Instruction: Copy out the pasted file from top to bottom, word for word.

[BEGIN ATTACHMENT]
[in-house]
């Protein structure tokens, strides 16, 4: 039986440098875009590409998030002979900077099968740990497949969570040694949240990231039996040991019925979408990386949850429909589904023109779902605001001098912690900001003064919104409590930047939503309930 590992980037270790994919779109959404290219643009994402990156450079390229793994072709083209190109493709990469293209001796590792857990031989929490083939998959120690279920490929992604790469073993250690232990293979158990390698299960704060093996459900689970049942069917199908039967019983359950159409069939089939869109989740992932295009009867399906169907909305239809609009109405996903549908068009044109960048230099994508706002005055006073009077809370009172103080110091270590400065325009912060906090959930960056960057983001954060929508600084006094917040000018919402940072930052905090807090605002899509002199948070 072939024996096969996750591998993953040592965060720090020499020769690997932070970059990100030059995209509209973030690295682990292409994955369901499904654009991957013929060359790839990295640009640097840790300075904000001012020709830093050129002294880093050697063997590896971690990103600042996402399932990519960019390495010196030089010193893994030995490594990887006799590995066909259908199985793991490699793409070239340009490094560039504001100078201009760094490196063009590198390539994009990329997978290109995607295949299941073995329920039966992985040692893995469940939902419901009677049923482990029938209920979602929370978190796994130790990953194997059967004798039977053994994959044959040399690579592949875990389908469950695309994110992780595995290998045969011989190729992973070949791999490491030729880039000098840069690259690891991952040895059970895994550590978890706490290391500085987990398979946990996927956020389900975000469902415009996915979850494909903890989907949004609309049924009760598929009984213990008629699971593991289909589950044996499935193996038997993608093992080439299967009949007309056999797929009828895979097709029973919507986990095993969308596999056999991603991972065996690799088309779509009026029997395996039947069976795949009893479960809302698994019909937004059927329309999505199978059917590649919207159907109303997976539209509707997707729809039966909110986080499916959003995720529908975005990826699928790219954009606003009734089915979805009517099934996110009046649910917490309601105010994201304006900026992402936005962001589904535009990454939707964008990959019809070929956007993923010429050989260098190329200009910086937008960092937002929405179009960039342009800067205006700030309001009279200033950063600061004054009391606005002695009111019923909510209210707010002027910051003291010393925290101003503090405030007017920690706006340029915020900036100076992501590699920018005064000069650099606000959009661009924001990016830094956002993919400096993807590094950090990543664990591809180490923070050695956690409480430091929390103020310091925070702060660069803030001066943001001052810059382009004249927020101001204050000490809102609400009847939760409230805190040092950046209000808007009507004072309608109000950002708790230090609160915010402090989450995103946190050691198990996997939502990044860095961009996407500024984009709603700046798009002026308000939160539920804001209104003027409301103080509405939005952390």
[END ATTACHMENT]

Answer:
[in-house]
């Protein structure tokens, strides 16, 4: 039986440098875009590409998030002979900077099968740990497949969570040694949240990231039996040991019925979408990386949850429909589904023109779902605001001098912690900001003064919104409590930047939503309930 590992980037270790994919779109959404290219643009994402990156450079390229793994072709083209190109493709990469293209001796590792857990031989929490083939998959120690279920490929992604790469073993250690232990293979158990390698299960704060093996459900689970049942069917199908039967019983359950159409069939089939869109989740992932295009009867399906169907909305239809609009109405996903549908068009044109960048230099994508706002005055006073009077809370009172103080110091270590400065325009912060906090959930960056960057983001954060929508600084006094917040000018919402940072930052905090807090605002899509002199948070 072939024996096969996750591998993953040592965060720090020499020769690997932070970059990100030059995209509209973030690295682990292409994955369901499904654009991957013929060359790839990295640009640097840790300075904000001012020709830093050129002294880093050697063997590896971690990103600042996402399932990519960019390495010196030089010193893994030995490594990887006799590995066909259908199985793991490699793409070239340009490094560039504001100078201009760094490196063009590198390539994009990329997978290109995607295949299941073995329920039966992985040692893995469940939902419901009677049923482990029938209920979602929370978190796994130790990953194997059967004798039977053994994959044959040399690579592949875990389908469950695309994110992780595995290998045969011989190729992973070949791999490491030729880039000098840069690259690891991952040895059970895994550590978890706490290391500085987990398979946990996927956020389900975000469902415009996915979850494909903890989907949004609309049924009760598929009984213990008629699971593991289909589950044996499935193996038997993608093992080439299967009949007309056999797929009828895979097709029973919507986990095993969308596999056999991603991972065996690799088309779509009026029997395996039947069976795949009893479960809302698994019909937004059927329309999505199978059917590649919207159907109303997976539209509707997707729809039966909110986080499916959003995720529908975005990826699928790219954009606003009734089915979805009517099934996110009046649910917490309601105010994201304006900026992402936005962001589904535009990454939707964008990959019809070929956007993923010429050989260098190329200009910086937008960092937002929405179009960039342009800067205006700030309001009279200033950063600061004054009391606005002695009111019923909510209210707010002027910051003291010393925290101003503090405030007017920690706006340029915020900036100076992501590699920018005064000069650099606000959009661009924001990016830094956002993919400096993807590094950090990543664990591809180490923070050695956690409480430091929390103020310091925070702060660069803030001066943001001052810059382009004249927020101001204050000490809102609400009847939760409230805190040092950046209000808007009507004072309608109000950002708790230090609160915010402090989450995103946190050691198990996997939502990044860095961009996407500024984009709603700046798009002026308000939160539920804001209104003027409301103080509405939005952390």